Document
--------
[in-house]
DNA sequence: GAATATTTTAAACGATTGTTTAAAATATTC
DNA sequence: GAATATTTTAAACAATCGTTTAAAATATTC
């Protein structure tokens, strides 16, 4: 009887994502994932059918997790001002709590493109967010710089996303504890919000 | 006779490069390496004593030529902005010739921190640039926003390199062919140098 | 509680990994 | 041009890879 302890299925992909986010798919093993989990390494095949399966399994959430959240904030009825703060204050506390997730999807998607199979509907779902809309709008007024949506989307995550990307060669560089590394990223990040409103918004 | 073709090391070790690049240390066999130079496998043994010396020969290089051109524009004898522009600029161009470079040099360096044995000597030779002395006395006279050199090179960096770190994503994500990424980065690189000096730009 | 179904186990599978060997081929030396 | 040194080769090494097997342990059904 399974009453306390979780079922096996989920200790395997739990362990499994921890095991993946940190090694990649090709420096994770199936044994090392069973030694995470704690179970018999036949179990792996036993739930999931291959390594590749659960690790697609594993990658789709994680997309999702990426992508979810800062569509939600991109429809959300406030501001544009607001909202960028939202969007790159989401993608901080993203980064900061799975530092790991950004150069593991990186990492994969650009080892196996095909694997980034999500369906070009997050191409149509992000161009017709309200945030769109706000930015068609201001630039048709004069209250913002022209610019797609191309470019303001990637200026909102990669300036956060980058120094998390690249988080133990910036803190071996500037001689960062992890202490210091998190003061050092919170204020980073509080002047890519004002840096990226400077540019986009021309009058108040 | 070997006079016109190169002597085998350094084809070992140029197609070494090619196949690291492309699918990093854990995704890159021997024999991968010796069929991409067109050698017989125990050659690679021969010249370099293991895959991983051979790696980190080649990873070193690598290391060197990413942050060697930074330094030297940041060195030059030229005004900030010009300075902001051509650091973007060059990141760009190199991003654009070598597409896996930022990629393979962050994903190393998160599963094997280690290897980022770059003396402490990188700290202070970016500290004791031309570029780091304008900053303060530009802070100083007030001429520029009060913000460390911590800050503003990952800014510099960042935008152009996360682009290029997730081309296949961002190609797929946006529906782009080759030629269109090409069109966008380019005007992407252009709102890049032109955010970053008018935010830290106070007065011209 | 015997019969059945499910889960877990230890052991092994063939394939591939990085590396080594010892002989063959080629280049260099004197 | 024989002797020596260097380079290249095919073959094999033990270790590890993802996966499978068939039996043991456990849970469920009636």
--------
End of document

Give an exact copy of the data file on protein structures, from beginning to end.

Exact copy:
[in-house]
DNA sequence: GAATATTTTAAACGATTGTTTAAAATATTC
DNA sequence: GAATATTTTAAACAATCGTTTAAAATATTC
């Protein structure tokens, strides 16, 4: 009887994502994932059918997790001002709590493109967010710089996303504890919000 | 006779490069390496004593030529902005010739921190640039926003390199062919140098 | 509680990994 | 041009890879 302890299925992909986010798919093993989990390494095949399966399994959430959240904030009825703060204050506390997730999807998607199979509907779902809309709008007024949506989307995550990307060669560089590394990223990040409103918004 | 073709090391070790690049240390066999130079496998043994010396020969290089051109524009004898522009600029161009470079040099360096044995000597030779002395006395006279050199090179960096770190994503994500990424980065690189000096730009 | 179904186990599978060997081929030396 | 040194080769090494097997342990059904 399974009453306390979780079922096996989920200790395997739990362990499994921890095991993946940190090694990649090709420096994770199936044994090392069973030694995470704690179970018999036949179990792996036993739930999931291959390594590749659960690790697609594993990658789709994680997309999702990426992508979810800062569509939600991109429809959300406030501001544009607001909202960028939202969007790159989401993608901080993203980064900061799975530092790991950004150069593991990186990492994969650009080892196996095909694997980034999500369906070009997050191409149509992000161009017709309200945030769109706000930015068609201001630039048709004069209250913002022209610019797609191309470019303001990637200026909102990669300036956060980058120094998390690249988080133990910036803190071996500037001689960062992890202490210091998190003061050092919170204020980073509080002047890519004002840096990226400077540019986009021309009058108040 | 070997006079016109190169002597085998350094084809070992140029197609070494090619196949690291492309699918990093854990995704890159021997024999991968010796069929991409067109050698017989125990050659690679021969010249370099293991895959991983051979790696980190080649990873070193690598290391060197990413942050060697930074330094030297940041060195030059030229005004900030010009300075902001051509650091973007060059990141760009190199991003654009070598597409896996930022990629393979962050994903190393998160599963094997280690290897980022770059003396402490990188700290202070970016500290004791031309570029780091304008900053303060530009802070100083007030001429520029009060913000460390911590800050503003990952800014510099960042935008152009996360682009290029997730081309296949961002190609797929946006529906782009080759030629269109090409069109966008380019005007992407252009709102890049032109955010970053008018935010830290106070007065011209 | 015997019969059945499910889960877990230890052991092994063939394939591939990085590396080594010892002989063959080629280049260099004197 | 024989002797020596260097380079290249095919073959094999033990270790590890993802996966499978068939039996043991456990849970469920009636």